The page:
Vivendi, owner of the world’s largest music company, Universal Music Group, has identified the entity it is considering selling an additional 10% stake in the company to as anunnamed U.S. investor. Vivendi, which has already sold 20% of UMG to Chinese giant Tencent, is expected to distribute 60% of UMG to its shareholders a listing by the end of September.
It had been expected to retain its full 20%, but apparently is considering whether the market is hot enough to cash in now.
“The group is analyzing the opportunity of selling 10 percent of UMG shares to an American investor or initiating a public offering (IPO) of at least 5 percent and up to 10 percent of UMG shares,” Vivendi said Tuesday in an update to investors. The latter point means that the company could decide to float 65 or 70% later this year.
“Furthermore, Vivendi will retain 10 percent of the UMG share capital for a minimum period of two years in order to remain associated with the development of its subsidiary” while also “benefiting from the protection of EU legislation applicable to parent companies and subsidiaries from different member states.” Vivendi also told investors that there will be no “poison pill” to protect against a hostile takeover after the IPO.
It also said UMG’s new publicly-listed Dutch entity will have a board “comprised primarily of non-executive members, a majority of whom will be independent,” and that neither Vivendi nor Group Bolloré — which is operated by Vivendi chief Vincent Bollore and has a 27% stake in Vivendi — “intend to be represented on the Board at this stage.”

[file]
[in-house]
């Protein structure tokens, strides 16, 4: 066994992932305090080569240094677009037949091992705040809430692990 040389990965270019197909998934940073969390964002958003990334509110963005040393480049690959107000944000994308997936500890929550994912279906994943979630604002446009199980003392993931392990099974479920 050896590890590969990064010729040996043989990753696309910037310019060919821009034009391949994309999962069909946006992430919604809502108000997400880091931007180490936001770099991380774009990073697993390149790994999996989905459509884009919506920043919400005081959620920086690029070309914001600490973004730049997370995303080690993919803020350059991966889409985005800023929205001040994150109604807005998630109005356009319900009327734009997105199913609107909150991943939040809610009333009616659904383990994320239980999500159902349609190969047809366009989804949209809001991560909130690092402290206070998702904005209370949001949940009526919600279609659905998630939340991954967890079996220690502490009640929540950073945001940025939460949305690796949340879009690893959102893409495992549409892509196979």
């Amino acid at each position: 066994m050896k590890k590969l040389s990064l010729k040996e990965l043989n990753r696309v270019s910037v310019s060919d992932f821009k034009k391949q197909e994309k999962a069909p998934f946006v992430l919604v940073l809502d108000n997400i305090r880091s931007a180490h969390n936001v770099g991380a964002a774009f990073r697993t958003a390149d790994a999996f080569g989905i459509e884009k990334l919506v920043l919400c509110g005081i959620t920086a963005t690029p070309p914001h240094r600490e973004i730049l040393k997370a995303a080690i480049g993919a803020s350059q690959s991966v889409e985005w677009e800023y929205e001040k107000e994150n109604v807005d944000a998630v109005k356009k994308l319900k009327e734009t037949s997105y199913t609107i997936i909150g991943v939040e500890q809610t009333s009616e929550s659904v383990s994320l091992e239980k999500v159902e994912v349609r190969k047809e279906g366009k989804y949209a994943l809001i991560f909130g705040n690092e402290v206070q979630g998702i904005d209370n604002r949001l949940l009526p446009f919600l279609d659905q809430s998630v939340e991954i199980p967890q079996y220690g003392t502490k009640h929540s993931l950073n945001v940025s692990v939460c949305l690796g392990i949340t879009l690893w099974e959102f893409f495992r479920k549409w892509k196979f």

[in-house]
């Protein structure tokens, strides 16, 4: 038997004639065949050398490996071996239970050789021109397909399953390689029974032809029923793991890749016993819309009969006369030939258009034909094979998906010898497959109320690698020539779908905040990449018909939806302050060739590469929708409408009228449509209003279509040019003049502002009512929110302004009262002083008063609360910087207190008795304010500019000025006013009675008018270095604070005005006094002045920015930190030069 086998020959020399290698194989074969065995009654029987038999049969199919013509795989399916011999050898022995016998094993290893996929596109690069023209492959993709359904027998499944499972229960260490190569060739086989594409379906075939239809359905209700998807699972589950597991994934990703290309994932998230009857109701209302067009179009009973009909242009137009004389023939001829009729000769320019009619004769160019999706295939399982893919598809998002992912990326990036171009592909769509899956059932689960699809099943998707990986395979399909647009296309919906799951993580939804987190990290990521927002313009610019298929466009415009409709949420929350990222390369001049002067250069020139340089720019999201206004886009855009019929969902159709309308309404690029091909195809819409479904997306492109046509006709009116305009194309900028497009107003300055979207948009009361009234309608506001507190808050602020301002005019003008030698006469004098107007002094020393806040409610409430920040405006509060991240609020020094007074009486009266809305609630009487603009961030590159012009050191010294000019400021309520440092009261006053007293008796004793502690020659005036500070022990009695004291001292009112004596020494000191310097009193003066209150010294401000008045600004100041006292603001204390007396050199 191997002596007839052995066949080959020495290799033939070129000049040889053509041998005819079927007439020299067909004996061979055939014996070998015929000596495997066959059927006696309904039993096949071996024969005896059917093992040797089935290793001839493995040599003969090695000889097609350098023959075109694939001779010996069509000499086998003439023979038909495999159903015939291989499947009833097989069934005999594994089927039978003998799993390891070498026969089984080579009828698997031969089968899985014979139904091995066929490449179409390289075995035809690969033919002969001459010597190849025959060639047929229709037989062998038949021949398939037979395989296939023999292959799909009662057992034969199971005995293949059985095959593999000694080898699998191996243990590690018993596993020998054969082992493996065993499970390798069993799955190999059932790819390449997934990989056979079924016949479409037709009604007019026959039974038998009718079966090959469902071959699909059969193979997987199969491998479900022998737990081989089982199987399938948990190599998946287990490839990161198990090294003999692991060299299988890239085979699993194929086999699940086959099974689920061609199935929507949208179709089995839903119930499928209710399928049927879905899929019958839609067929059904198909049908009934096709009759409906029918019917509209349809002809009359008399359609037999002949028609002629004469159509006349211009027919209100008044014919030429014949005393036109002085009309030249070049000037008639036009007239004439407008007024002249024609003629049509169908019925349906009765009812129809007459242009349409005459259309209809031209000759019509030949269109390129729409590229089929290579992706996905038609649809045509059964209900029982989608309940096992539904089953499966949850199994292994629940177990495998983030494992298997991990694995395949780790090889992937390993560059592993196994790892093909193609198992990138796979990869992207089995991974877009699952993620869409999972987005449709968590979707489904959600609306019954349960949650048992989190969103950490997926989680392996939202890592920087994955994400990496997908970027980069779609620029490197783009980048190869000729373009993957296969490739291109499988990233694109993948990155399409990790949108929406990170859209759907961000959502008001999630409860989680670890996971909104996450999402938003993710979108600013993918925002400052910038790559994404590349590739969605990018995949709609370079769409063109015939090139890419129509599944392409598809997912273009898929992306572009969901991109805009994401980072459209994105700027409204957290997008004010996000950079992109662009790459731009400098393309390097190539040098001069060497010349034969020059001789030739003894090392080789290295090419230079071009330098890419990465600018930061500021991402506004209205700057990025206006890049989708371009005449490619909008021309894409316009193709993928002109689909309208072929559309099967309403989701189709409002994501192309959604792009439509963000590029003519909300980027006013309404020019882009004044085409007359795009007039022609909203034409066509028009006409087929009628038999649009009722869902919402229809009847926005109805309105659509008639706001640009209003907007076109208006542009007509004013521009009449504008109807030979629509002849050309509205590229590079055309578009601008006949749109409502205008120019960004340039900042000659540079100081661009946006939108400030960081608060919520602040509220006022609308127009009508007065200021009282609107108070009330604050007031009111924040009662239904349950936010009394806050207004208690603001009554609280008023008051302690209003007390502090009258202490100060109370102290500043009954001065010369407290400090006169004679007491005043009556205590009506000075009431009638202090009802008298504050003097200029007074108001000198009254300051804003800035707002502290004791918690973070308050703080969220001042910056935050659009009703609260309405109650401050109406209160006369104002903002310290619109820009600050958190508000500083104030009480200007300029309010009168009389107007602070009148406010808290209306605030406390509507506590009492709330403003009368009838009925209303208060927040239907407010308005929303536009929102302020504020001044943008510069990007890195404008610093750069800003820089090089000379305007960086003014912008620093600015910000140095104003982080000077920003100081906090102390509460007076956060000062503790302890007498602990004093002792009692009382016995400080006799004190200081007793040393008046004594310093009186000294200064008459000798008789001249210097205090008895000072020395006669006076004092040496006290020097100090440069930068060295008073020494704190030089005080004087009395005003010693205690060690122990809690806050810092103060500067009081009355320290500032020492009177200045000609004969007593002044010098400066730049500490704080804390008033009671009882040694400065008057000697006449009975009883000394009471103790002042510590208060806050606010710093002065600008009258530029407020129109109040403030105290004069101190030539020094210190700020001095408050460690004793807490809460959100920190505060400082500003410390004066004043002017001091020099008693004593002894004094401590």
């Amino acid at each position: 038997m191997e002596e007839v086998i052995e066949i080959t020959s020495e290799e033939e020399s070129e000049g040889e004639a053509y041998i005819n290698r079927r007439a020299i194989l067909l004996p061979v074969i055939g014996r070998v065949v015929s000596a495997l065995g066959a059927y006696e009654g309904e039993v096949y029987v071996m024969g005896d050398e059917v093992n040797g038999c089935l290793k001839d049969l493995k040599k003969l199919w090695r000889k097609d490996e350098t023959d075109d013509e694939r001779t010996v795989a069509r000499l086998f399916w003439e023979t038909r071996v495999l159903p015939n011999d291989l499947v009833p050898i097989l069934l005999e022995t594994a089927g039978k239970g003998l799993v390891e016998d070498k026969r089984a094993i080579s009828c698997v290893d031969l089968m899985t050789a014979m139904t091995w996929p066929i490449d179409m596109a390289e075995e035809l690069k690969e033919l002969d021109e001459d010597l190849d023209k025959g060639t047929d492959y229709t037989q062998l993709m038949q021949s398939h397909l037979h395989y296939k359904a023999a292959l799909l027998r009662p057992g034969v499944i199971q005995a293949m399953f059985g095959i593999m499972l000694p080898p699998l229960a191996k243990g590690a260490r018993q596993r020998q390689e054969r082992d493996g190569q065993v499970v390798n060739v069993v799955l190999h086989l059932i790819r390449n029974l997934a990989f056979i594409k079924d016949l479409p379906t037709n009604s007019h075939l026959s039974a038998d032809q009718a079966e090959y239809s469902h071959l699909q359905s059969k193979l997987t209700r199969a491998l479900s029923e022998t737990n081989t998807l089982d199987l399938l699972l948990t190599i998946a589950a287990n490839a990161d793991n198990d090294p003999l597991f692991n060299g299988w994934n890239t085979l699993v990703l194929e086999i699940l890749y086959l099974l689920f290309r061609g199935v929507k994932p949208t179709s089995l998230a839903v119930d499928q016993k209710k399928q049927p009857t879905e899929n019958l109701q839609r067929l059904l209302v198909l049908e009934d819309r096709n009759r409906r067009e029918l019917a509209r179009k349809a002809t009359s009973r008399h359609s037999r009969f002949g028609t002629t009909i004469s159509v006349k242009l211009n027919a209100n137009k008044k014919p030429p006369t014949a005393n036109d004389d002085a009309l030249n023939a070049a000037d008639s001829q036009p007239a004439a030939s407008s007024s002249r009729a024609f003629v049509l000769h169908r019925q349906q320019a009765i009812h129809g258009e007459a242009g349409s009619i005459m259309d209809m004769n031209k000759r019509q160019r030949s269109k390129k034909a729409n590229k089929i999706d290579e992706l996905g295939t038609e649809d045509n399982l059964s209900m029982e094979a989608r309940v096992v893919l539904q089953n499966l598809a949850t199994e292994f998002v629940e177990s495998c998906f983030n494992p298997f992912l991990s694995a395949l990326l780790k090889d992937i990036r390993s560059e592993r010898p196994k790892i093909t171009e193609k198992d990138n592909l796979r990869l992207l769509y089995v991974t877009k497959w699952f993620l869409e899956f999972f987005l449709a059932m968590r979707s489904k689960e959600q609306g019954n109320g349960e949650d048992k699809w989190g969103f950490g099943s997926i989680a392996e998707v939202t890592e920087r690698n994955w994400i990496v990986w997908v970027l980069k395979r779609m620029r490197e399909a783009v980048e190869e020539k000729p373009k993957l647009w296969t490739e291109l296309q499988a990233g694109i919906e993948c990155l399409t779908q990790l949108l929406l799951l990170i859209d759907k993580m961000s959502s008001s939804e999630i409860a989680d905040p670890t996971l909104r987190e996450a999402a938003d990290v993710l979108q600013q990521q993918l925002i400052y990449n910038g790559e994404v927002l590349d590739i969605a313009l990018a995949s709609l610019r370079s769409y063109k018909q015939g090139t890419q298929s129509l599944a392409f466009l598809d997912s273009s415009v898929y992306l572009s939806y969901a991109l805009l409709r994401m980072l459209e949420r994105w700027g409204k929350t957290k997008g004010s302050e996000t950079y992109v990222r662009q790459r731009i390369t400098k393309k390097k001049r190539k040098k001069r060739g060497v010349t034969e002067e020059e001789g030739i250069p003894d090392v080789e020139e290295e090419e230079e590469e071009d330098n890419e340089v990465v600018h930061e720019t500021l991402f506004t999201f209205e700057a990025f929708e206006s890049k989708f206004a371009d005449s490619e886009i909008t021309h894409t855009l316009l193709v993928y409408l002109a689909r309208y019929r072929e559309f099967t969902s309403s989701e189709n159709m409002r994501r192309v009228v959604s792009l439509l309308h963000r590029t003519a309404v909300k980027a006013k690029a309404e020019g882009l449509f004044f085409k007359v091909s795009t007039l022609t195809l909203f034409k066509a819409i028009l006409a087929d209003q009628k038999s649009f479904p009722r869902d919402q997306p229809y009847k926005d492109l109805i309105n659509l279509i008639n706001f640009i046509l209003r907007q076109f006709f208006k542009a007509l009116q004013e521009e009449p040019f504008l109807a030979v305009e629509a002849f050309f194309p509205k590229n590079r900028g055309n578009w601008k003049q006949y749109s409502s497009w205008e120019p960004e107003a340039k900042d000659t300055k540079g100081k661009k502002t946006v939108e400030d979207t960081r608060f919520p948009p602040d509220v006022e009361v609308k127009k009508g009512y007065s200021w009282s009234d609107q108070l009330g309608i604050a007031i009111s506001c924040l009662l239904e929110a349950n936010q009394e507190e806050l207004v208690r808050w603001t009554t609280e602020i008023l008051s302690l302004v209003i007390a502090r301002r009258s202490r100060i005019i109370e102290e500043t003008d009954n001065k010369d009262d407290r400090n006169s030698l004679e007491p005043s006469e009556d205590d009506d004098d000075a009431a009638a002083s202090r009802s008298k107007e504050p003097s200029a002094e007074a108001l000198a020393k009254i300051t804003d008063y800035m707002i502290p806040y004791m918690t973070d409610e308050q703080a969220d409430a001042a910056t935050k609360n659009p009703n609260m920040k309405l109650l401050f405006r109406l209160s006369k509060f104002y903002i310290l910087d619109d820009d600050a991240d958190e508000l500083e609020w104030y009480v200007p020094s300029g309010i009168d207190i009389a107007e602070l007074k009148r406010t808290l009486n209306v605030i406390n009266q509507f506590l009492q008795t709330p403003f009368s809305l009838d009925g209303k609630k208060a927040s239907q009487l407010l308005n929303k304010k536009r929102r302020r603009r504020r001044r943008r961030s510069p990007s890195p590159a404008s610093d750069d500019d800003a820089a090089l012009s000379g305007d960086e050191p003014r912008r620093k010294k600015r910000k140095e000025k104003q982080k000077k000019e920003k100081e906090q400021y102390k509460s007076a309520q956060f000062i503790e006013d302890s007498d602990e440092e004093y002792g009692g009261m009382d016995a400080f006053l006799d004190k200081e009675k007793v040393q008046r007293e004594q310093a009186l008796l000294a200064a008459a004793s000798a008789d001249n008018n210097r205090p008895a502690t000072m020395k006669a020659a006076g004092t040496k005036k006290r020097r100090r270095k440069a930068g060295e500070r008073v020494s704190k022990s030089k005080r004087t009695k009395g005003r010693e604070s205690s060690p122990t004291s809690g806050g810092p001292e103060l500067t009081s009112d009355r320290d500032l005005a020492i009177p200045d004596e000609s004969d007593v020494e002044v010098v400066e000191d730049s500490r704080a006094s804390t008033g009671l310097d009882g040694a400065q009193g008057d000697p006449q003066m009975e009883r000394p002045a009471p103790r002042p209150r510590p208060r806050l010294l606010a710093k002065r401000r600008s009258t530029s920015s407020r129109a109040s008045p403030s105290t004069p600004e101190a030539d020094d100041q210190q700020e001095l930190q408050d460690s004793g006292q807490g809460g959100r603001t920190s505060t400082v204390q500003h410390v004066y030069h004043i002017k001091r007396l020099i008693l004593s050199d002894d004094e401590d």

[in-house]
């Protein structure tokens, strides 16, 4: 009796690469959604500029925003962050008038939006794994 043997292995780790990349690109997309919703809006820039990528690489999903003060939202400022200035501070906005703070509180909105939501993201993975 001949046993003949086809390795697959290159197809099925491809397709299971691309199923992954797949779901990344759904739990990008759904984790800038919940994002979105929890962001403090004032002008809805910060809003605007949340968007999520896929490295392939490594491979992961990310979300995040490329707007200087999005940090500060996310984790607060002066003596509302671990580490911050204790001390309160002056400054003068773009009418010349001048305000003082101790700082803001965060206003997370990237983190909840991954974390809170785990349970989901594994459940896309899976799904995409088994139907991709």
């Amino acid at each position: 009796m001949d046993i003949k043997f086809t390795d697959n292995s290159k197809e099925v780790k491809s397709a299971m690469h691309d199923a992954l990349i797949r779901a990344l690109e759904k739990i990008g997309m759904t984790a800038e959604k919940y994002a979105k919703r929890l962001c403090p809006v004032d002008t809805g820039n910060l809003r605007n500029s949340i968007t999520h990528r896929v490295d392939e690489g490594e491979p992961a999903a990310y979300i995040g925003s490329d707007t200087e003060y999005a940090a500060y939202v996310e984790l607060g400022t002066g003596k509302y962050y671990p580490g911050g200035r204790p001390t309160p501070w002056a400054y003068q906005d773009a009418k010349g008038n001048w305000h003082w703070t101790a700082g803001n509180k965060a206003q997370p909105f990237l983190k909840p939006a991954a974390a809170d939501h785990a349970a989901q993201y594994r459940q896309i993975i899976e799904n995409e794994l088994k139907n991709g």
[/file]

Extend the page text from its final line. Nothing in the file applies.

The UMG board members’ term of office will be limited to two business years, said Vivendi, and “no poison pill mechanism will be put in place.”
UMG was valued at a whopping $53 billion — up from $36 billion last year — last month in Goldman Sachs’ annual “Music in the Air” study, is widely recognized in the music industry as an optimistic but authoritative survey of the business, demonstrating the perceived strength of the recorded-music and publishing businesses, which are primary among UMG’s many properties, despite the pandemic that has flattened other sectors of the industry, particularly live entertainment.
In Vivendi’s earnings report last month, UMG’s revenues were up 9.4% thanks to the growth in subscription and streaming revenues (which was up 19.6%). Recorded music revenues grew by 10.8%, while physical sales were up 14.8%, driven by bigger sales of new release and catalog titles.
New releases from King & Prince and Justin Bieber, as well as continued sales from The Weeknd, Ariana Grande and Pop Smoke were part of the recorded music best sellers for the first quarter of 2021. On the Spotify global chart, UMG had Olivia Rodrigo’s (pictured) “Driver’s license” and Justin Bieber’s “Peaches” rank No. 1 during 12 of 13 weeks in the first quarter. The cancellation of touring activities, however, did have an impact on merchandising and other revenues, which were down 10.0%.